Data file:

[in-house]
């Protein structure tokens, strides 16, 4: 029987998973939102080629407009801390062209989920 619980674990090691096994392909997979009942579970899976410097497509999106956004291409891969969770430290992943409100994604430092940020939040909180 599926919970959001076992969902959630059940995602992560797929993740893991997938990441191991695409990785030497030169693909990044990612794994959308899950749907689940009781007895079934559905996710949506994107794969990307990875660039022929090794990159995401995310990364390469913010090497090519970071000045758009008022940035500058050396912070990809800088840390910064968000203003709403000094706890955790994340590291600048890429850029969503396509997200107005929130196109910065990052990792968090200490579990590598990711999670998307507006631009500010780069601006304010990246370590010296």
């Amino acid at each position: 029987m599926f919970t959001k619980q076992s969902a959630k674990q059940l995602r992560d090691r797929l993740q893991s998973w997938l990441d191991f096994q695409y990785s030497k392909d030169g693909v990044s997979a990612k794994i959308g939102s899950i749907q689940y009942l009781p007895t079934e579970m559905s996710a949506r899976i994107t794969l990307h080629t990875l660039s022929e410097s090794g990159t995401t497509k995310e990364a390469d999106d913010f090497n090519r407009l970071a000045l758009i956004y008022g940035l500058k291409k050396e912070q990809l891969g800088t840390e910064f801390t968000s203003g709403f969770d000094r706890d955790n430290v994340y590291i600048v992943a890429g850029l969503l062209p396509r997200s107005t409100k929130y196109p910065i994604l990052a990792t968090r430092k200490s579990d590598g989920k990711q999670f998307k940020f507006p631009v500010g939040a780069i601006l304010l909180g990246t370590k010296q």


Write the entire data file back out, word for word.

[in-house]
């Protein structure tokens, strides 16, 4: 029987998973939102080629407009801390062209989920 619980674990090691096994392909997979009942579970899976410097497509999106956004291409891969969770430290992943409100994604430092940020939040909180 599926919970959001076992969902959630059940995602992560797929993740893991997938990441191991695409990785030497030169693909990044990612794994959308899950749907689940009781007895079934559905996710949506994107794969990307990875660039022929090794990159995401995310990364390469913010090497090519970071000045758009008022940035500058050396912070990809800088840390910064968000203003709403000094706890955790994340590291600048890429850029969503396509997200107005929130196109910065990052990792968090200490579990590598990711999670998307507006631009500010780069601006304010990246370590010296």
């Amino acid at each position: 029987m599926f919970t959001k619980q076992s969902a959630k674990q059940l995602r992560d090691r797929l993740q893991s998973w997938l990441d191991f096994q695409y990785s030497k392909d030169g693909v990044s997979a990612k794994i959308g939102s899950i749907q689940y009942l009781p007895t079934e579970m559905s996710a949506r899976i994107t794969l990307h080629t990875l660039s022929e410097s090794g990159t995401t497509k995310e990364a390469d999106d913010f090497n090519r407009l970071a000045l758009i956004y008022g940035l500058k291409k050396e912070q990809l891969g800088t840390e910064f801390t968000s203003g709403f969770d000094r706890d955790n430290v994340y590291i600048v992943a890429g850029l969503l062209p396509r997200s107005t409100k929130y196109p910065i994604l990052a990792t968090r430092k200490s579990d590598g989920k990711q999670f998307k940020f507006p631009v500010g939040a780069i601006l304010l909180g990246t370590k010296q």